Moments of importance come disguised as life. Memories are the distilled essence of these moments. How we let these memories affect us is up to us.
We have decided to adopt a cat. An older cat that has been left alone and spends her days crying in her room for the people passing by to pay her a visit. It works, but she needs a home with people. We must wait until a few procedural things are completed but it once finished, she’s coming home to live with us.
The thought of adopting a 9-year-old cat causes me some worry. It will not be too far off before, after assuredly becoming emotionally attached, we will be saying good bye.
Years ago, as a young boy, I woke early to watch my weekly dose of cartoons while everyone else slept, my usual routine for Saturday morning. It also included the consumption of at least one bowl of cereal with at least 3 spoonfuls of sugar more than my mother would’ve allowed had she supervised its preparation.
This morning, my father was already up; not especially unusual but less usual than normal than my routine. I ventured out to the garage where he made the noises of being engaged in some activity.
I opened the door from the kitchen to the garage. Dad had our family Sheppard mix, Sham, on a leash. The garage door was opened and the truck with camper backed up to it. He was guiding the dog to the open door of the camper. The dog wagged his tail at my appearance. Dad didn’t seemed as pleased to be discovered.
Sham had been around for as long as I could remember. So had dad. But I didn’t recall ever seeing them spend one-on-one time together and especially not on an early Saturday morning.
I asked him what he was doing and he told me that he needed to take the dog somewhere.
I didn’t quite understand. But I requested to come along. He agreed with a command of “as long as you don’t cry”. I thought it an odd condition.
He loaded the dog into the camper. I requested to ride in the back with the dog. He agreed. I realized sometime during that ride what the nature of this task was to be. We were taking Sham to the pound.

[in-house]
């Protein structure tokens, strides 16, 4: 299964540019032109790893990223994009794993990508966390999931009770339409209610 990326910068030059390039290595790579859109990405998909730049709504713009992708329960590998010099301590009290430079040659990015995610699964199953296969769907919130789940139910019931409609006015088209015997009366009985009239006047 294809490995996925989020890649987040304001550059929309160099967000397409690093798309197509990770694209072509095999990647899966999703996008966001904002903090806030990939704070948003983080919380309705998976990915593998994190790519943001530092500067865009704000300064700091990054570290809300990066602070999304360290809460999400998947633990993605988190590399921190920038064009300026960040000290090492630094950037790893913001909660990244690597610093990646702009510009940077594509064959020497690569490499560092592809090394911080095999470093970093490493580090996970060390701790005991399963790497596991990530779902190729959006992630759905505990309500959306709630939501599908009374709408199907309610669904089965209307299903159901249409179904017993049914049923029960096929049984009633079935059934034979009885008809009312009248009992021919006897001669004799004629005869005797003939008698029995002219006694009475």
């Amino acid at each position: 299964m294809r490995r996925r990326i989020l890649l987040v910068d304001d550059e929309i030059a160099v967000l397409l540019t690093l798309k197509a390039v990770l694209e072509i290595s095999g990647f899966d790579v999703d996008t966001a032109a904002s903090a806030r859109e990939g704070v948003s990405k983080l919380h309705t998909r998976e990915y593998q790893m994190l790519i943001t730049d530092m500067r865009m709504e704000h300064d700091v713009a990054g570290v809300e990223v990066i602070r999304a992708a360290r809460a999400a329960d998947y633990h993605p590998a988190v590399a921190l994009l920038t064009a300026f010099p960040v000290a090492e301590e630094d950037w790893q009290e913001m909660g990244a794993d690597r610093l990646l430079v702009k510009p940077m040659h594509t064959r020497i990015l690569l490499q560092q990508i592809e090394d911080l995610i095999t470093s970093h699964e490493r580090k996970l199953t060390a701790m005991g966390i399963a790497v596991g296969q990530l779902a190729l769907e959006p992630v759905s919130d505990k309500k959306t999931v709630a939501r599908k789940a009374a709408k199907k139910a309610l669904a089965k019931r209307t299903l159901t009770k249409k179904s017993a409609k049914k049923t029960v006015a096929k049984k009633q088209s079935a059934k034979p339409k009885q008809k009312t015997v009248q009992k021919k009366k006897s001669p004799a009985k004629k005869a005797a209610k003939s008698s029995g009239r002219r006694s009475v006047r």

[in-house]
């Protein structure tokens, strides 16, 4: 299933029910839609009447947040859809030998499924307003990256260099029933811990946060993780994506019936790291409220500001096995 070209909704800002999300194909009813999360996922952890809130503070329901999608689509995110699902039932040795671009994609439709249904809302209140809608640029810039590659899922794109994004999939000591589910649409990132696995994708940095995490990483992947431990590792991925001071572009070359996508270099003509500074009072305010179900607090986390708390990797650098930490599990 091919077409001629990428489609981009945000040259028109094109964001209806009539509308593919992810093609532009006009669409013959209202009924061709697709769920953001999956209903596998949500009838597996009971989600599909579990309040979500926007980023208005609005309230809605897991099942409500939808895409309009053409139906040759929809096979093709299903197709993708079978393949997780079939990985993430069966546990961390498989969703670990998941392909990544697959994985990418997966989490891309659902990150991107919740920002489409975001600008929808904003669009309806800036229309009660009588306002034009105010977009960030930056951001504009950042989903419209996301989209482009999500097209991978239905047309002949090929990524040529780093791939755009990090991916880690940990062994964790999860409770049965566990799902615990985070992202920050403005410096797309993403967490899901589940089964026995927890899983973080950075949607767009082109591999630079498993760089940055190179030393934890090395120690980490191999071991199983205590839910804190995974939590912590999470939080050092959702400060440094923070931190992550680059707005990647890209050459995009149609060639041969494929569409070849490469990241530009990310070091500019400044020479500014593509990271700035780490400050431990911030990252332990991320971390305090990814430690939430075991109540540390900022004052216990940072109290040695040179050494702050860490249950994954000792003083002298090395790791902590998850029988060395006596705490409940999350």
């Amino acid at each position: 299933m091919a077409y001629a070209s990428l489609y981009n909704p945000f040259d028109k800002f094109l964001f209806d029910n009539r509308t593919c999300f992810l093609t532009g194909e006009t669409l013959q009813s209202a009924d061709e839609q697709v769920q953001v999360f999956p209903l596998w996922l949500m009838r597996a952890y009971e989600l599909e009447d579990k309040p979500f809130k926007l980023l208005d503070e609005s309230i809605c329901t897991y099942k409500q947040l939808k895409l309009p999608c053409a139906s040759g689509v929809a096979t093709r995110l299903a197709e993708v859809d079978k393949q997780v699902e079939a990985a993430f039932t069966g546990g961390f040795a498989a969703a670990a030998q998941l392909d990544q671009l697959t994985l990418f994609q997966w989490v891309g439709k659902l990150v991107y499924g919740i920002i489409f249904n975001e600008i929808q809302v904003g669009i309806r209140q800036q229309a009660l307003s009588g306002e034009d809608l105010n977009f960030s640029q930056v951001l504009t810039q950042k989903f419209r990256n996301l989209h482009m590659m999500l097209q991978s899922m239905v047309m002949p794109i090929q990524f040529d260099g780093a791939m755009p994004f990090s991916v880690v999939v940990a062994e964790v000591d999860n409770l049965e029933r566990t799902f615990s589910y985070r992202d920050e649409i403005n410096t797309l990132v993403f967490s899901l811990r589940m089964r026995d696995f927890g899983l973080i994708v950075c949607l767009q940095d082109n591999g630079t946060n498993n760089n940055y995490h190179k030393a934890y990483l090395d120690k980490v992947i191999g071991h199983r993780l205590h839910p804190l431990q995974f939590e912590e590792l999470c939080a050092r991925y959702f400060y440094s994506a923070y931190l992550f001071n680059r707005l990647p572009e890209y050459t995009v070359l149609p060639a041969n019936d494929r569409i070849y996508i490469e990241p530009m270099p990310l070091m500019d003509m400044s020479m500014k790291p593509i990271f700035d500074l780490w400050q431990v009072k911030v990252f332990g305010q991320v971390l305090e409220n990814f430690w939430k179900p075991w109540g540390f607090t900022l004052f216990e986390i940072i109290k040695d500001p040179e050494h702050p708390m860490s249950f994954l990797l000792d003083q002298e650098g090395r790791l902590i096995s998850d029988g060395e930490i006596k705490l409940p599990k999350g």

I hugged Sham tight. I cried. I felt the dog already knew the reality of the situation but held stoic for me. He had always protected us kids like that. He gave my face a lick. I normally didn’t like it, but it was ok this time.
I wiped my eyes and made sure not to cry when the truck came to a stop. I do not remember going in but I remember riding home in the cab. No words were shared during the drive. Nor tears.
The truck pulled in the drive and my father placed it in park and set the parking brake. “Don’t tell anyone,” he said.
I immediately told my sisters when they got up. And the secret, that I can’t imagine would ever been able to be kept, ended. As time moved forwarded, the explanation of Sham being sick became the reason. The secret drive in the morning, the easiest way to deal with young hearts that wouldn’t understand.
I remember a few things of Sham. I remember feeding him nightly. I had to open the cans of dog food and fill his bowl of water from the tap. I remember sitting on the front lawn and lying against him. I remember his eye brows of light colored fur. It gave the impression of always smiling, happy to see me and my sisters. And I remember hugging him that day in the camper.
Whenever I think of getting a pet, it’s that last thought that always makes he hold back. I heard it said once that a pet is a heartache waiting to happen.
But like all things in life, if we hide from all the possible pain, we’ll miss life.
Despite the way my relationship with Sham ended, I’m looking forward to welcoming Lady Pipkin Marigold to the Jensen household. I’ll worry about how it ends when it does. In the meantime I’ll enjoy the purrs in between.